Prime Minister Justin Trudeau’s apology to Inuit March 8 acknowledges the human rights abuses visited upon Inuit Nunangat during the tuberculosis epidemic between the 1940s and 60s.
Inuit were unceremoniously ripped from their homes once screened, without consent, as positive for TB.
One of the horrors, and not the least, was the federal government’s practice of burying those who died in carelessly marked graves near the many racially segregated sanatoriums throughout southern Canada. Finding loved ones’ graves, and some measure of peace, within this nightmare has largely been left to still-mourning Inuit families.
The Nanilavut (let’s find them) Initiative, officially announced with our nation’s apology, will finally help the many Inuit who continue to search for lost loved ones – with a comprehensive, multi-sourced database, some funding, dedicated staff, and other offerings.
It is for each affected Inuk to weigh the value of Trudeau’s apology, and determine how useful Nanilavut will prove to be.
A sizable contingent of national media travelled to Iqaluit to report on the apology, which is of national importance. Canada, “the True North, strong and free,” exists in no small part due to the goodwill of Inuit who have called Inuit Nunangat home since time immemorial. It is each Canadian’s task to be aware of the deep trauma these abuses left behind, including the heavy mistrust of health care many Inuit still harbour today.
With a wall of cameras aimed at Trudeau, Inuit Tapiriit Kanatami president Natan Obed, Nunavut Tunngavik Inc., president Aluki Kotierk, Indigenous Services Minister Seamus O’Regan and Crown-Indigenous Relations Minister Carolyn Bennett, reporter after reporter decided to grill Trudeau about the SNC-Lavalin affair – a story which already unceasingly dominated national news and which had enjoyed its own subject-matter press conference in Ottawa the previous day.
Obed concluded the Iqaluit media event by rightly calling attention to this egregious behaviour.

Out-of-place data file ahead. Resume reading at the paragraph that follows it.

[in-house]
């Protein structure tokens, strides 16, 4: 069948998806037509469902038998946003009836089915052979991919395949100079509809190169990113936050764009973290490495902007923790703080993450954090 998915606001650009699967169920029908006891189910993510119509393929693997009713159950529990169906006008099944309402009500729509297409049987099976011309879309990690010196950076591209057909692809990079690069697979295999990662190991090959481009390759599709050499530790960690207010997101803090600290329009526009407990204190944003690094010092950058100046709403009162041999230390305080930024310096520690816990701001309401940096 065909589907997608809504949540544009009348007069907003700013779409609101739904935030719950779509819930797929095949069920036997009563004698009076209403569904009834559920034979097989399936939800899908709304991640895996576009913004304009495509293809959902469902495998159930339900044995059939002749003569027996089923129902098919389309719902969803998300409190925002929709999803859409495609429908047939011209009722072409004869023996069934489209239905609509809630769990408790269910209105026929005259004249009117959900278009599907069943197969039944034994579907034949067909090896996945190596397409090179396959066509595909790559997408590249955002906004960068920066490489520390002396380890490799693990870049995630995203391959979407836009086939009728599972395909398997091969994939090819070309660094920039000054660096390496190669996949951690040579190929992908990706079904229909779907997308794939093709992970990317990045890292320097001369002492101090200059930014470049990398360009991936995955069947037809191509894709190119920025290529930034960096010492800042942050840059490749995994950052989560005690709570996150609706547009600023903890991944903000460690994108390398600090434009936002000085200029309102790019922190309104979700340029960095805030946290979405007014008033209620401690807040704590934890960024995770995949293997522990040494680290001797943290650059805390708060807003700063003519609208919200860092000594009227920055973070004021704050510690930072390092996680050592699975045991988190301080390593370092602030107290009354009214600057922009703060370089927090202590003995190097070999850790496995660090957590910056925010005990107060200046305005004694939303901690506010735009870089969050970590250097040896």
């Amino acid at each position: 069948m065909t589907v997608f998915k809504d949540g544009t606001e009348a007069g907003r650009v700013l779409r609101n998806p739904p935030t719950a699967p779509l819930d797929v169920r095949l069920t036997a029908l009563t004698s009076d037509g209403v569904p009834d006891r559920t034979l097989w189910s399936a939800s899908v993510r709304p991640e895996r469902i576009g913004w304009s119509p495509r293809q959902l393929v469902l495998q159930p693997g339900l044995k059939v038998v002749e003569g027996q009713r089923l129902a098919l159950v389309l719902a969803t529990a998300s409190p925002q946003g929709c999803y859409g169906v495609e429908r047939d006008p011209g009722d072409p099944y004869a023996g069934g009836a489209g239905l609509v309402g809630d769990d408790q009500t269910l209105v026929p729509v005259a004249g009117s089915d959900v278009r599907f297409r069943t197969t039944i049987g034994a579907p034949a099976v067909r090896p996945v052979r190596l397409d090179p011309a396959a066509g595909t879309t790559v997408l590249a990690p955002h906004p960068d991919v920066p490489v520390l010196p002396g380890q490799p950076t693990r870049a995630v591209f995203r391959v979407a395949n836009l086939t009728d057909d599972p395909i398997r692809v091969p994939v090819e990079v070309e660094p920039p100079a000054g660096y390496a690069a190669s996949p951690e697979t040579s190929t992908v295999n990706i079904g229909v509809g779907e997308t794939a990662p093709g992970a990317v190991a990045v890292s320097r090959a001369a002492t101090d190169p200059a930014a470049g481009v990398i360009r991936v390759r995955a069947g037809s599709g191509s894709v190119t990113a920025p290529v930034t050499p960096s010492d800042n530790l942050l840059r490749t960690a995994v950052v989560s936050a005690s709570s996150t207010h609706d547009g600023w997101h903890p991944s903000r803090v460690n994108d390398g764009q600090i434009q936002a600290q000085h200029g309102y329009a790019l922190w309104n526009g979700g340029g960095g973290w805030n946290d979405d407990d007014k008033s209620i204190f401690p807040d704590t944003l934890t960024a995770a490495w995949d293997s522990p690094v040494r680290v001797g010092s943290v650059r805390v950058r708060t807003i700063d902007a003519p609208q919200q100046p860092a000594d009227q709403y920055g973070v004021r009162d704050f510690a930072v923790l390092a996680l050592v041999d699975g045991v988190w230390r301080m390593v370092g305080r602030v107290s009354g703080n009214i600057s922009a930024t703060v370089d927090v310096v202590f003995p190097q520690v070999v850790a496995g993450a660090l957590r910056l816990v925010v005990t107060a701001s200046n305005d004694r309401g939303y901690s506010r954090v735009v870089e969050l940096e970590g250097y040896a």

“Inuit matter. This story matters. It is a Canadian story. I recognize there are other stories that matter, as well, but I do hope, in the future, there can be more respect given to the place and time, and the people who deserve having their story told,” he said, noting that behaviour reflected the work that needs to happen on reconciliation.
According to the Canadian government, tuberculosis poses a significant health risk to poor and malnourished people, with more than 95 per cent of TB cases and deaths in developing countries. These are conditions familiar to Inuit, yet Inuit Nunangat is a part of Canada, which is, by all accounts, a developed country.
Inuit Nunangat has a TB rate 300 times higher than that of Canada’s non-Indigenous population, as Trudeau pointed out.
What was a national health-care tragedy continues to be a national health-care tragedy across the vast Inuit homeland national reporters had the great honour to stand on that Friday.
The southern media’s behaviour demonstrated, as Sandra Inutiq described in her letter to qallunaat Nunavut News published last month, the typical disdain southerners have for the people and the territory.
The southern media should have stayed home if they could not refrain from immediately falling back on their own agendas rather than offering the sustained attention and respect due Inuit.